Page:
Trump said: “As everyone knows, it will be my great honour to pardon the peaceful January 6 protesters or, as I often call them, the hostages. They’re hostages. There has never been a group of people treated so harshly or unfairly in our country’s history. This abuse will be rectified and it will be rectified very quickly.”

“And if you vote for me on day one I will commute the sentence of Ross Ulbricht.” The room, where many had been waving “Free Ross” signs, erupted in roars and whistles of approval. Ulbricht was the founder of Silk Road, an online marketplace for the sale of heroin, cocaine, LSD and other illegal drugs, who in 2015 was sentenced to life in prison.

With that the tide had turned in Trump’s favour and his gamble of addressing the convention was looking less disastrous than it first appeared. The crowd gradually became more muted and supportive.

The ex-president received further acclaim for pledging to sign an executive order banning federal agencies from censoring free speech, introduce record tax cuts, oppose the Green New Deal and drill for oil and gas, secure the future of crypto and bitcoin currencies and defend religious liberty and gun rights.

Still, not everyone was won over. When Trump said, “I want your support and again, you can either nominate us and put us in the position or give us your vote,” a chorus of boos rose again.

Afterwards one delegate, who gave his name only as Joe, said: “He’s full of shit.”

Glen Lewis, chairman of the Libertarian Party of Mississippi, said: “It was a lot of politicking. He came here to tell us to pull our people’s votes towards him using the fear of Joe Biden’s presidency. But real men and women vote on integrity.”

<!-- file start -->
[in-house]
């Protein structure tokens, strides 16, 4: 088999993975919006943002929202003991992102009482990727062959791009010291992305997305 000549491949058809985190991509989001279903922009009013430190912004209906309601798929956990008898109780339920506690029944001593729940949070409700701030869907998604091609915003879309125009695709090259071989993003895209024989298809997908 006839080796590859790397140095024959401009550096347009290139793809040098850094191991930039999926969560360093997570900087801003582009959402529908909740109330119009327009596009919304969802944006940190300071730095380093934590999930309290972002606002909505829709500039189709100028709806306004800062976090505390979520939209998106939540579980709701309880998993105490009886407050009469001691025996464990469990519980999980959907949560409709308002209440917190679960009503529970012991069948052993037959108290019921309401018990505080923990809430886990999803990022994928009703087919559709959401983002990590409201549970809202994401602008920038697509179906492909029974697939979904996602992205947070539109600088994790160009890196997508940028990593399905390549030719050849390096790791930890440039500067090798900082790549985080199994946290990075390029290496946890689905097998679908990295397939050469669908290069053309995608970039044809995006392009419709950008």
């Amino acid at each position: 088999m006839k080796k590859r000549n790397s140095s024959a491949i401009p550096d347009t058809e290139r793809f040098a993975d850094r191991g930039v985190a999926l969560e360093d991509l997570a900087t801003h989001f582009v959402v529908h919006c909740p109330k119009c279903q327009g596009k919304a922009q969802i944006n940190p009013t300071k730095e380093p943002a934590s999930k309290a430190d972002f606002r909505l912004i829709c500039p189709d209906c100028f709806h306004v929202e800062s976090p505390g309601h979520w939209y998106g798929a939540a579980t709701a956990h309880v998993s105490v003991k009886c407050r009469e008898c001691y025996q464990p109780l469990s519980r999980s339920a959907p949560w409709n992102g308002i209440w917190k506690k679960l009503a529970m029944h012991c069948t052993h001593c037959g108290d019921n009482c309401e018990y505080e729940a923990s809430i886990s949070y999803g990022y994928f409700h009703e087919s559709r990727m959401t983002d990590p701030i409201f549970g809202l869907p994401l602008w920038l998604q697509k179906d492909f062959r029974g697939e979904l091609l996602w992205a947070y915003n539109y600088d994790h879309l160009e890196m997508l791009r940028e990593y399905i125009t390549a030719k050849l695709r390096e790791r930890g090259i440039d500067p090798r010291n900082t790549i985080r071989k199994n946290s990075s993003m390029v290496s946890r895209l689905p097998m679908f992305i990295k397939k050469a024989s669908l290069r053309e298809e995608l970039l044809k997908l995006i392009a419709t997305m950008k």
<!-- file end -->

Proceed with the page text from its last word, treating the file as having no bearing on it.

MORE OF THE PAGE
Lewis, 54, a military veteran who served in Afghanistan, added: “I went into the group of Trump supporters who could not defend him printing money. They could not defend him giving immunity to the pharmaceutical companies. They could not defend him not stopping wars. I will benefit him with not starting any new ones, but he did not end the ones that were there.”

Michael Fitch, 35, who has been a member of the Libertarian Party since 2012, said he appreciated Trump’s “bravery” in coming to the convention but has no intention of voting for him. “A lot of people like Donald Trump because they think he’s a conservative but he’s not a conservative,” he said. “He actually raised the deficit – he spent millions and millions of dollars.

“He capitulated to the pharma regime. Obviously his base, the Maga revolution, is very anti-lockdown but Donald Trump was the one who did Operation Warp Speed. We can’t let this guy off the hook: if we’re gonna come after [Anthony] Fauci and Biden, Trump’s on the same list. He’s just as complicit as the rest of them. I don’t think his base fully appreciates that and Donald Trump isn’t going to be the one to tell them it.”

Joe Gravagna, 77, a retired computer security worker from Westfield, Indiana, said he voted the Libertarian candidate in 2020 but might consider Trump this time. “I like his ideas on deregulation, de-weaponising the justice system and non-intervention. He’s less of a hawk. I don’t think he likes wars. Anybody worth their salt would not have left Afghanistan with $88bn worth of weapons left behind.”

Among the committed Republicans in the room was Brandi Bohannon, 37, from Gulf Shores, Alabama. She said: “He’s different. No wars. He doesn’t get paid off by K Street. He’s honest. He’s feisty.

“We’ve never had a border this open ever – what, 8m have crossed? These wars would have never happened under Trump. Russia would never have invaded Ukraine. Israel and Palestine wouldn’t have gone to war. Serbia and Bosnia look like they’re about to go after each other again. So scary times.”

Libertarians will pick their White House nominee during their convention, which wraps up on Sunday. Trump’s appearance also gave him a chance to court voters who might otherwise support independent presidential candidate Robert Kennedy Jr, who gave his own Libertarian convention speech on Friday.